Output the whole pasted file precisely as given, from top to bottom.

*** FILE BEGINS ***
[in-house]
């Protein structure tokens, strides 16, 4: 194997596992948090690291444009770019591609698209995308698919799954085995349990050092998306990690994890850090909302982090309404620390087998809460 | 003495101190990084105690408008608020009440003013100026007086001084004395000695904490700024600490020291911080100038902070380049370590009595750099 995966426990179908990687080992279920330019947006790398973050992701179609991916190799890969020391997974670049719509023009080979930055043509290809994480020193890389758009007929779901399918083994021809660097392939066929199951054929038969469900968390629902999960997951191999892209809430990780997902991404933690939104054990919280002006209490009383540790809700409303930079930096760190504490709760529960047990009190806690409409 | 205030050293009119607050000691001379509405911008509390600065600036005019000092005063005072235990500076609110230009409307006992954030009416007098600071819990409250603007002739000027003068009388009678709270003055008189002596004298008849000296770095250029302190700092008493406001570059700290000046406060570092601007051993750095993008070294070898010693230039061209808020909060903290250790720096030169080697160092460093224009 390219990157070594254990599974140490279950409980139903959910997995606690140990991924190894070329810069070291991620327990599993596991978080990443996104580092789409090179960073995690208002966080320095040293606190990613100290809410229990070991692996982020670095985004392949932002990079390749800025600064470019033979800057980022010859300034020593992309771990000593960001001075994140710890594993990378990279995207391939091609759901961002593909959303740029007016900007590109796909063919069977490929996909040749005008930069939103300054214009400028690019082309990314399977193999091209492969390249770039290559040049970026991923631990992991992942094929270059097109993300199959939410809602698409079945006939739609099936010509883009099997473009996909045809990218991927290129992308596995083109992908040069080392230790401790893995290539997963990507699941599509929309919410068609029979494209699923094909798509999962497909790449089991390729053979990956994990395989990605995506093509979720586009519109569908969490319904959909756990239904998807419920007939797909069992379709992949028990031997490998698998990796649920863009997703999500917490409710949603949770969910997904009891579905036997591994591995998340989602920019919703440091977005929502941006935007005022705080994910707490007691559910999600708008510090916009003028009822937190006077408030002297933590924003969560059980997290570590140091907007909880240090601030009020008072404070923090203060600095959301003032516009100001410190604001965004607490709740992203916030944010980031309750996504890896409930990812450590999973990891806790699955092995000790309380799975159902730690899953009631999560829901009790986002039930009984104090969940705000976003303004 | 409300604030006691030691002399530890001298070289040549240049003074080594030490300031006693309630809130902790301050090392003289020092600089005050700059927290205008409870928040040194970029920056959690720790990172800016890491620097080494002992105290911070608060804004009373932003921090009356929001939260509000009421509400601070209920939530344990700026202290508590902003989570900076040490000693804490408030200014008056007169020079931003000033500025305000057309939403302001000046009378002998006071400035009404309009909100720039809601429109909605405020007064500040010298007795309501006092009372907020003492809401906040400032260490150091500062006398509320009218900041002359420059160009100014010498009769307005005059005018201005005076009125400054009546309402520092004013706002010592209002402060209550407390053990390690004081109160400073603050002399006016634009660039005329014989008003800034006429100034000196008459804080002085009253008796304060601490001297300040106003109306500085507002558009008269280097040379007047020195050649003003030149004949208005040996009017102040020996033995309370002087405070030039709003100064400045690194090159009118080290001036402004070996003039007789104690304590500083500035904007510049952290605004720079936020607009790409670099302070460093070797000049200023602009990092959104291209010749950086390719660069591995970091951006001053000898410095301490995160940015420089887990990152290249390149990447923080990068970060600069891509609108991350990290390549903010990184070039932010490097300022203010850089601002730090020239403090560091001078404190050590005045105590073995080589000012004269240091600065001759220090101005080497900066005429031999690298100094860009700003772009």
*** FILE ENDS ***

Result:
[in-house]
């Protein structure tokens, strides 16, 4: 194997596992948090690291444009770019591609698209995308698919799954085995349990050092998306990690994890850090909302982090309404620390087998809460 | 003495101190990084105690408008608020009440003013100026007086001084004395000695904490700024600490020291911080100038902070380049370590009595750099 995966426990179908990687080992279920330019947006790398973050992701179609991916190799890969020391997974670049719509023009080979930055043509290809994480020193890389758009007929779901399918083994021809660097392939066929199951054929038969469900968390629902999960997951191999892209809430990780997902991404933690939104054990919280002006209490009383540790809700409303930079930096760190504490709760529960047990009190806690409409 | 205030050293009119607050000691001379509405911008509390600065600036005019000092005063005072235990500076609110230009409307006992954030009416007098600071819990409250603007002739000027003068009388009678709270003055008189002596004298008849000296770095250029302190700092008493406001570059700290000046406060570092601007051993750095993008070294070898010693230039061209808020909060903290250790720096030169080697160092460093224009 390219990157070594254990599974140490279950409980139903959910997995606690140990991924190894070329810069070291991620327990599993596991978080990443996104580092789409090179960073995690208002966080320095040293606190990613100290809410229990070991692996982020670095985004392949932002990079390749800025600064470019033979800057980022010859300034020593992309771990000593960001001075994140710890594993990378990279995207391939091609759901961002593909959303740029007016900007590109796909063919069977490929996909040749005008930069939103300054214009400028690019082309990314399977193999091209492969390249770039290559040049970026991923631990992991992942094929270059097109993300199959939410809602698409079945006939739609099936010509883009099997473009996909045809990218991927290129992308596995083109992908040069080392230790401790893995290539997963990507699941599509929309919410068609029979494209699923094909798509999962497909790449089991390729053979990956994990395989990605995506093509979720586009519109569908969490319904959909756990239904998807419920007939797909069992379709992949028990031997490998698998990796649920863009997703999500917490409710949603949770969910997904009891579905036997591994591995998340989602920019919703440091977005929502941006935007005022705080994910707490007691559910999600708008510090916009003028009822937190006077408030002297933590924003969560059980997290570590140091907007909880240090601030009020008072404070923090203060600095959301003032516009100001410190604001965004607490709740992203916030944010980031309750996504890896409930990812450590999973990891806790699955092995000790309380799975159902730690899953009631999560829901009790986002039930009984104090969940705000976003303004 | 409300604030006691030691002399530890001298070289040549240049003074080594030490300031006693309630809130902790301050090392003289020092600089005050700059927290205008409870928040040194970029920056959690720790990172800016890491620097080494002992105290911070608060804004009373932003921090009356929001939260509000009421509400601070209920939530344990700026202290508590902003989570900076040490000693804490408030200014008056007169020079931003000033500025305000057309939403302001000046009378002998006071400035009404309009909100720039809601429109909605405020007064500040010298007795309501006092009372907020003492809401906040400032260490150091500062006398509320009218900041002359420059160009100014010498009769307005005059005018201005005076009125400054009546309402520092004013706002010592209002402060209550407390053990390690004081109160400073603050002399006016634009660039005329014989008003800034006429100034000196008459804080002085009253008796304060601490001297300040106003109306500085507002558009008269280097040379007047020195050649003003030149004949208005040996009017102040020996033995309370002087405070030039709003100064400045690194090159009118080290001036402004070996003039007789104690304590500083500035904007510049952290605004720079936020607009790409670099302070460093070797000049200023602009990092959104291209010749950086390719660069591995970091951006001053000898410095301490995160940015420089887990990152290249390149990447923080990068970060600069891509609108991350990290390549903010990184070039932010490097300022203010850089601002730090020239403090560091001078404190050590005045105590073995080589000012004269240091600065001759220090101005080497900066005429031999690298100094860009700003772009």